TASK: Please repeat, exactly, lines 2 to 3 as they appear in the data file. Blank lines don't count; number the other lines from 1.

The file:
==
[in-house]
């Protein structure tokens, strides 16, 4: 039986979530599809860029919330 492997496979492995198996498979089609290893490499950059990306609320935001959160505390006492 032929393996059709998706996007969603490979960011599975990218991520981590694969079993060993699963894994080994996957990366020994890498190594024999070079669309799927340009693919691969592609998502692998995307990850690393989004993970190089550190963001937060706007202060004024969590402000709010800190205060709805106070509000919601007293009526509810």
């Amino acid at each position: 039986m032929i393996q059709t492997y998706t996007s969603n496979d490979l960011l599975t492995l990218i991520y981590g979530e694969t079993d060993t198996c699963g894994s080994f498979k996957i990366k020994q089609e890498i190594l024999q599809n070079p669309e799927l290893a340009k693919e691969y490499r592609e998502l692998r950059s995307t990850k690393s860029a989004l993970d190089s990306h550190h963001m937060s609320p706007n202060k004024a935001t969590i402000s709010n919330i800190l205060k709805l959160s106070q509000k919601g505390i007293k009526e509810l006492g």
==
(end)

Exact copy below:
């Protein structure tokens, strides 16, 4: 039986979530599809860029919330 492997496979492995198996498979089609290893490499950059990306609320935001959160505390006492 032929393996059709998706996007969603490979960011599975990218991520981590694969079993060993699963894994080994996957990366020994890498190594024999070079669309799927340009693919691969592609998502692998995307990850690393989004993970190089550190963001937060706007202060004024969590402000709010800190205060709805106070509000919601007293009526509810």
């Amino acid at each position: 039986m032929i393996q059709t492997y998706t996007s969603n496979d490979l960011l599975t492995l990218i991520y981590g979530e694969t079993d060993t198996c699963g894994s080994f498979k996957i990366k020994q089609e890498i190594l024999q599809n070079p669309e799927l290893a340009k693919e691969y490499r592609e998502l692998r950059s995307t990850k690393s860029a989004l993970d190089s990306h550190h963001m937060s609320p706007n202060k004024a935001t969590i402000s709010n919330i800190l205060k709805l959160s106070q509000k919601g505390i007293k009526e509810l006492g």